• MS claims that MS Office can support arbitrary user-supplied XML schemas. If that is really true, then the established ISO standard ODF’s schema could be loaded into Office 2007 and future versions natively, with an ODF option as default and the cloaking of OOXML as a standard dropped? Why not?

Information and communication technology (ICT) devices are able to exchange information only if they adhere to common communication protocols, technical interfaces, and information formats. We all desire the freedom and ability to develop, and implement these ICT’s. We all feel the need for ICT within the same field to be able to interchange data efficiently.

OOXML demonstrates a “standard” Microsoft hurried through ECMA and appears to be nothing more than a rubber-stamp of one vendor’s product specification. Microsoft’s OOXML is nothing more than a format Microsoft created by running a program that spits out the guts of MS Office in an XML form. Now MS appears to have realized this and expressed the “Intent” to deprecate features in the future. Microsoft appears to think it is best to get rid of references to legacy formats and other proprietary technology in experimental Version 1.

The trend is that Microsoft is opening up the boring legacy bits of OOXML, in stupefying detail, while neglecting to document the pieces actually needed for interoperability at a competitive level, like macros, scripting, encryption, etc. In essence, Microsoft is opening up and releasing the file format information that competitors like OpenOffice.org have already figured out on their own, while still at the same time restricting access to the information needed to compete. And the more MS realizes it has to open up the specification, deprecate and modernize OOXML, what do you get? You get XML. XML is XML. Strip out the non-XML garbage from OOXML and you will have the OpenDocument Format.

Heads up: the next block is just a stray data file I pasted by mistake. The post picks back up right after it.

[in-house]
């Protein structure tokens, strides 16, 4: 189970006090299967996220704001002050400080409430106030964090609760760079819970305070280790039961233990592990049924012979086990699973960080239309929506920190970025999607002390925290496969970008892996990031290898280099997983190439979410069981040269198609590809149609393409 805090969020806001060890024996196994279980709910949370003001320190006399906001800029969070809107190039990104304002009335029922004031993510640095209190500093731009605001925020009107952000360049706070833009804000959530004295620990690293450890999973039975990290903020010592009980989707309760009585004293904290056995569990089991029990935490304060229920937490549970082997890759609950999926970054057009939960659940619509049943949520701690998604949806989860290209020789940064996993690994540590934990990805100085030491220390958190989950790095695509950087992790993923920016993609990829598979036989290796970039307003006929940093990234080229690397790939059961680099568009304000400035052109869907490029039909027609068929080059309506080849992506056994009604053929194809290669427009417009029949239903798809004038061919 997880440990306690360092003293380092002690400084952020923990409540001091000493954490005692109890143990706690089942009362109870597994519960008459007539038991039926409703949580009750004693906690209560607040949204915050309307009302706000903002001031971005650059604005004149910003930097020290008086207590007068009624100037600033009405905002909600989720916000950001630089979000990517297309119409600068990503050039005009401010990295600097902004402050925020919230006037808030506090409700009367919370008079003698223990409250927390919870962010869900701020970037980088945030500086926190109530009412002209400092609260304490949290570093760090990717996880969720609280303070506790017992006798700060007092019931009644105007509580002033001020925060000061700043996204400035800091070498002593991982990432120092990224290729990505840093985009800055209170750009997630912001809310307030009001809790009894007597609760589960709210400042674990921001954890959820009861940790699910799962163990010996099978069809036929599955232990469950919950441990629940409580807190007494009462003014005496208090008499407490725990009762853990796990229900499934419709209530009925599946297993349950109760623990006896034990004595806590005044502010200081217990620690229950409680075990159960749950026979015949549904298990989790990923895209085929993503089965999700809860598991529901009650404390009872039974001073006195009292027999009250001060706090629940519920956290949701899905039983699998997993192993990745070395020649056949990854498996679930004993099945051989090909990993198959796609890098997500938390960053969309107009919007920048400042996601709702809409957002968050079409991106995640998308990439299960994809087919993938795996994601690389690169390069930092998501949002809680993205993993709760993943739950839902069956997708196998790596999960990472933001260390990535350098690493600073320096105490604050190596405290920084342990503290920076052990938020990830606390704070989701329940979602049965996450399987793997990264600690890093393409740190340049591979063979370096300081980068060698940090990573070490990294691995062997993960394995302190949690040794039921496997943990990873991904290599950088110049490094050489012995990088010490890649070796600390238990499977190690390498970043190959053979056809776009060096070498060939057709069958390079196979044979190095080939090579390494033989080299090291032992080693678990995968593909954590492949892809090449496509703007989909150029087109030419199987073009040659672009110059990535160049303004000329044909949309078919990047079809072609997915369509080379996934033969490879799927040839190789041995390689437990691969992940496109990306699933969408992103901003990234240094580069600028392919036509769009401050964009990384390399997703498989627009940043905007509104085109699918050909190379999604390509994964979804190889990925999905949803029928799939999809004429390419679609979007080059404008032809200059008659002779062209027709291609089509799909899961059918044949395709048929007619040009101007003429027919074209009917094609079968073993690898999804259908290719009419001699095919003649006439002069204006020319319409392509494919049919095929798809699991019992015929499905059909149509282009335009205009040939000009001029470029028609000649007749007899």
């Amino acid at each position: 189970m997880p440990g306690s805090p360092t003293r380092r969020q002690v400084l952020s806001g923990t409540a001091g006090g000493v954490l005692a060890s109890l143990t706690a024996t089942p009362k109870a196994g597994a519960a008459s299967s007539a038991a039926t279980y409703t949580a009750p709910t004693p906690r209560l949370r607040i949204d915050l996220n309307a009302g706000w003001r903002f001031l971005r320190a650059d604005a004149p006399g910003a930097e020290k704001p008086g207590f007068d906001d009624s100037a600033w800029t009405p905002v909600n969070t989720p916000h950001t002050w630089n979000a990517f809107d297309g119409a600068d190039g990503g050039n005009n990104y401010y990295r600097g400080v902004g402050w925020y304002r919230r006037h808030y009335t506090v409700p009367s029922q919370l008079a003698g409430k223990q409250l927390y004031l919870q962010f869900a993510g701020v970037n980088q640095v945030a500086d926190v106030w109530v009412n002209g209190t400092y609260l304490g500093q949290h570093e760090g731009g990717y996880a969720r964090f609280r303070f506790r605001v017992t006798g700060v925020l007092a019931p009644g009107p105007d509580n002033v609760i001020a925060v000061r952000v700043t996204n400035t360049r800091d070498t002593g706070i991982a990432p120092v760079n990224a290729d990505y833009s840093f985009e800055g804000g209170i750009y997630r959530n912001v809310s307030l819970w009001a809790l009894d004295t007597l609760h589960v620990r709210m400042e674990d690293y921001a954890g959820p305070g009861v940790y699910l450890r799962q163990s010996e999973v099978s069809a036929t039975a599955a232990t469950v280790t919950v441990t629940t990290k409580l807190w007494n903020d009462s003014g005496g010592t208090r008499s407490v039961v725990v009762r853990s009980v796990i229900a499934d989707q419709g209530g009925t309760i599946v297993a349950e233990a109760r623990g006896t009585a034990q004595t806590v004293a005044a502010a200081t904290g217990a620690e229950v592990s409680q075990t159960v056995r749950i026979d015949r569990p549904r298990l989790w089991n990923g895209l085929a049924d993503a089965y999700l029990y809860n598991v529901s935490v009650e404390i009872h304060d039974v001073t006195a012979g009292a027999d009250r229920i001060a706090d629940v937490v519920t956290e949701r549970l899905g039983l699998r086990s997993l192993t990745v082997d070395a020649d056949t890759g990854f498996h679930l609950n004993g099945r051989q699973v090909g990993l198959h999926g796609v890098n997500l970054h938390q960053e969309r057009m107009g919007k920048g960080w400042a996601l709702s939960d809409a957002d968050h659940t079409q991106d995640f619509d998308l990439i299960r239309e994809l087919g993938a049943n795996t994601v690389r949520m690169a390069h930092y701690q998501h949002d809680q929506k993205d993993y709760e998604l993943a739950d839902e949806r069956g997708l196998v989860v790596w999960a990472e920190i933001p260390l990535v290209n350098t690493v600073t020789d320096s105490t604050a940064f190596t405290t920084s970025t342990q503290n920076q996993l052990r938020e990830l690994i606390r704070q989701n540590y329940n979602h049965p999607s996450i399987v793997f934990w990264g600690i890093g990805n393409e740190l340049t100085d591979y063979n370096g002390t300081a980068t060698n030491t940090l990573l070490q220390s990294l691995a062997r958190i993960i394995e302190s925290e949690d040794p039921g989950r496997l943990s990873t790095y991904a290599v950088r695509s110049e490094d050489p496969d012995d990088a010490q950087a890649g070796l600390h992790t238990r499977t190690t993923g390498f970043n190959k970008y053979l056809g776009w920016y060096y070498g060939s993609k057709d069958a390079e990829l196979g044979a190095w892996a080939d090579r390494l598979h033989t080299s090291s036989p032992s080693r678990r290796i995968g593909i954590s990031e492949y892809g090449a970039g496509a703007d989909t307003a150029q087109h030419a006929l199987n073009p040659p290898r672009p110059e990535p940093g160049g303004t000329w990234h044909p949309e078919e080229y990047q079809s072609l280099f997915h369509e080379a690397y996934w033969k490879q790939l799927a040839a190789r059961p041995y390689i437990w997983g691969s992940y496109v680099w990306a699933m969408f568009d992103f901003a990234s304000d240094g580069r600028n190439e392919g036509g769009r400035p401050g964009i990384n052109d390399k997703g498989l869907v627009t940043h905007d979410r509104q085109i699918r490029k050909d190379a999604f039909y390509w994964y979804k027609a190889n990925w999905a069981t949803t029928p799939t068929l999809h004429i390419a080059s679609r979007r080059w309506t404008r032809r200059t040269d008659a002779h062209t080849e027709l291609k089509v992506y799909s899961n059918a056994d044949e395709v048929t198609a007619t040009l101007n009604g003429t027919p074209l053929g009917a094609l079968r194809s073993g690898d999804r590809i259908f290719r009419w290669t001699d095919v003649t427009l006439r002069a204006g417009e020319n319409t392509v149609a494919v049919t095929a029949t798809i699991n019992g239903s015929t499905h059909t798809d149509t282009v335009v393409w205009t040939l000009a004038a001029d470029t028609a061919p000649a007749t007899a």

We need for MICROSOFT TO ANSWER THESE QUESTIONS. Rather than hiding all the information we need and trying to cloak OOXML as ODF, we ask Microsoft to please get off the sinking ship, collaborate with the global community (which will welcome Microsoft) and help develop one universal file format for all. Long term, Microsoft can only benefit from cooperating with the market!

To our readers outside Microsoft’s walls, we ask that you please consider contacting the National Board in your country, and request complete resolution for all issues raised by the comments to Microsoft’s OOXML ISO application. Please be sure to insist that both the technical and non-technical issues be completely resolved as a pre-condition before OOXML is granted ISO status. You can find your delegates here: http://www.noooxml.org/delegations

An ISO standards vote is an open process. You are entitled to express your opinion. Remember a YES vote for OOXML is a vote against democracy and the freedom of choice.

By Russell, Charles-H Schulz of http://standardsandfreedom.net/ and